Coronavirus sell-off revealed “little merit” in idea that active managers navigate volatility better than passive counterparts

Storm clouds

The majority of active managers in Europe and the US did not seize the “once-in-a-decade opportunity” presented by the coronavirus pandemic to demonstrate superior returns to passive options, according to new data from Morningstar.

Active funds have struggled to attract investors in recent years, with investors’ trust in managers declining and high fees cutting into returns.

“In theory – one often posited by active fund managers – the early-2020 volatility caused by the coronavirus pandemic should have been a once-in-a-decade opportunity for active fund managers to deliver excess returns, shielding investors from a vicious drawdown in global markets,” say Dimitar Boyadzhiev and Ben Johnson, the report’s authors.

Morningstar measured the performance of Europe-domiciled active funds against passive peers in a semi-annual report on its Active/Passive barometer.

“In practice, only about half of active stock funds and one third of active fixed income funds bested their average passive peer during the first six months of 2020,” say the authors.

The data provider says that the reason active stock funds performed better than bond funds is that stock funds typically hold more cash than their passive peers. This cushioned them against the worst of the coronavirus sell-off in the first quarter of 2020.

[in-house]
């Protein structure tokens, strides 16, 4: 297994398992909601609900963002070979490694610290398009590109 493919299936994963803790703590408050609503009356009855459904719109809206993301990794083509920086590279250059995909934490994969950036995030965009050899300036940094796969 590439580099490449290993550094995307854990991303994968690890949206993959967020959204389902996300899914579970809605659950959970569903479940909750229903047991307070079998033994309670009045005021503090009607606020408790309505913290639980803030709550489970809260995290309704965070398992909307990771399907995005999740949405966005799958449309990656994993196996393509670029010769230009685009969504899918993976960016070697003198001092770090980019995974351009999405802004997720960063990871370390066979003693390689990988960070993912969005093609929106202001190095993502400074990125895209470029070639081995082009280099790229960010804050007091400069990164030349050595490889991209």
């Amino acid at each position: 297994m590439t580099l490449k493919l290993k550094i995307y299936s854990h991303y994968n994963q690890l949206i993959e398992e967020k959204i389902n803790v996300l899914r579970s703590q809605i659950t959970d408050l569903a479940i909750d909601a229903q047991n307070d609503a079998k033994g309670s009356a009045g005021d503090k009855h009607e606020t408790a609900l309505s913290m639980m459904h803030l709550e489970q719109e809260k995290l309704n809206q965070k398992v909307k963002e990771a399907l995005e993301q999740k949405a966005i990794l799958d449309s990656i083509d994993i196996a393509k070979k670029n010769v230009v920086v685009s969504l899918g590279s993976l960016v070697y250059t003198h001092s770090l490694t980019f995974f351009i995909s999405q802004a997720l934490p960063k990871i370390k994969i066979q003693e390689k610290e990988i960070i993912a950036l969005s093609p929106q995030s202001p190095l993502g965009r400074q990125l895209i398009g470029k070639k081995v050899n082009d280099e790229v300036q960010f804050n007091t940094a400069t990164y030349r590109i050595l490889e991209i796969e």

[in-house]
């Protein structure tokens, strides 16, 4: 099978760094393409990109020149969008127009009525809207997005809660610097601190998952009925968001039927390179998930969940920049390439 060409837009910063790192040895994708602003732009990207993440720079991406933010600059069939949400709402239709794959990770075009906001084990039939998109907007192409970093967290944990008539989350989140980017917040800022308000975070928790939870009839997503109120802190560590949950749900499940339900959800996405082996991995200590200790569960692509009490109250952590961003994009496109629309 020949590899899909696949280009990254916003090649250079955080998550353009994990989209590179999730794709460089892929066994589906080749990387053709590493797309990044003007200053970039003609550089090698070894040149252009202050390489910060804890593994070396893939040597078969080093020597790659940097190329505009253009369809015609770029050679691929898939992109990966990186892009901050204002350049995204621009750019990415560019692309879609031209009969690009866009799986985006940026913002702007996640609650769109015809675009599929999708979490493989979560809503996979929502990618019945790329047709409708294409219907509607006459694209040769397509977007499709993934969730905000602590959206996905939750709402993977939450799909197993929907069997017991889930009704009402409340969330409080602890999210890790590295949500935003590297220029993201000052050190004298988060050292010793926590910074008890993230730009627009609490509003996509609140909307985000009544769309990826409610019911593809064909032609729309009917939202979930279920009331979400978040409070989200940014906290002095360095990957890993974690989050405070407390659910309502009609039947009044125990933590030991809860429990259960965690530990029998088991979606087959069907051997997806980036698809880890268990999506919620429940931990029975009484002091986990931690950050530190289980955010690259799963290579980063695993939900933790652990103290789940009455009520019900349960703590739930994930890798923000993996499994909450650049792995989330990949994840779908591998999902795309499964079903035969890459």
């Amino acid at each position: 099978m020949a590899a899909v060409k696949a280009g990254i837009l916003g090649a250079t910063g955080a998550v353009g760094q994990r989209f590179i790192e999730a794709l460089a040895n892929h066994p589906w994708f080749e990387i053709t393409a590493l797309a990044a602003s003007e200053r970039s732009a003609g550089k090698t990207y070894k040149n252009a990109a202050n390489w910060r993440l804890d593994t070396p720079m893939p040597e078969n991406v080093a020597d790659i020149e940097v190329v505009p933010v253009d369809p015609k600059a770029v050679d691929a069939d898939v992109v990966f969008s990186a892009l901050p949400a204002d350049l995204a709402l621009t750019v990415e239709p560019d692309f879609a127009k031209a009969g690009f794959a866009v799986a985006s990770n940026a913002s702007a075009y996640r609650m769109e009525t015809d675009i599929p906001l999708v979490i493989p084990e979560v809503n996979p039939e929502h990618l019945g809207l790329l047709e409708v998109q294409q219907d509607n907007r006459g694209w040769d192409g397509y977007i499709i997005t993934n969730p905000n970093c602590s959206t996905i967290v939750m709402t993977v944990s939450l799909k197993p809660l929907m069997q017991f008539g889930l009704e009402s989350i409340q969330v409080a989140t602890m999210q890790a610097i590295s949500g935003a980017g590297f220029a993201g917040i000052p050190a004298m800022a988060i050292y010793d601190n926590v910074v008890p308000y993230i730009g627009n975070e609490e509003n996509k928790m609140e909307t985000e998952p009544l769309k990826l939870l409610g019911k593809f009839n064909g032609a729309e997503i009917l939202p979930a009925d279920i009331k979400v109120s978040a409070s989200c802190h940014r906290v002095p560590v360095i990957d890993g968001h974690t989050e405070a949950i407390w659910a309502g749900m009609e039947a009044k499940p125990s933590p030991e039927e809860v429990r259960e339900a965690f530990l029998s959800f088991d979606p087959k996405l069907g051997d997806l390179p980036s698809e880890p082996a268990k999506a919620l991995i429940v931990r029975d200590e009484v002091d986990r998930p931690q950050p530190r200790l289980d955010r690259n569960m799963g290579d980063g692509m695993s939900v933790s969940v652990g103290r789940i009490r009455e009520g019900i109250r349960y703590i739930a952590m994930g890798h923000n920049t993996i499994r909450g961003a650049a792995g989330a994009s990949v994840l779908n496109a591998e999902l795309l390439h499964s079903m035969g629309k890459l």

Fixed income funds also suffered because they had taken on more credit risk than their passive counterparts. 

Long-term performance was also weak among active managers. Over 10 years through June 2020, active managers in only two fund categories, UK mid-cap and Denmark, on average outperformed their average passive counterparts. 

Most single-country passive strategies performed better than active funds in the same country.

Almost 35 per cent of the UK large-cap managers beat their passive counterparts over 10 years, and the success ranged between lows of 5.6 per cent and 28.3 per cent for US large-cap blend as well as Japan large-cap, France large-cap, Germany large-cap, and Switzerland large-cap strategies.  

Major market segments like global large-cap blend and Europe large-cap blend also had low rates of outperformance by active managers, at 6.8 per cent and 13.2 per cent respectively.

“The coronavirus sell-off and subsequent rebound tested the narrative that active funds are generally better able to navigate market volatility than their index peers. Active funds’ performance through the first half of 2020 shows that there’s little merit to this notion,” write Boyadzhiev and Johnson.

“Across all 20 categories we examined, 51 per cent of active funds both survived and outperformed their average index peer during the first half of the year.”

Morningstar says that investors have tended to favour cheaper, higher-quality funds, which was reflected in the funds’ success rates.

“The cheapest funds succeeded about twice as often as the priciest ones (34 per cent success rate versus 16 per cent success rate) over the 10-year period ended 30 June, 2020. This not only reflects cost advantages but also differences in survival, as 65 per cent of the cheapest funds survived, whereas 49 per cent of the most expensive did so.”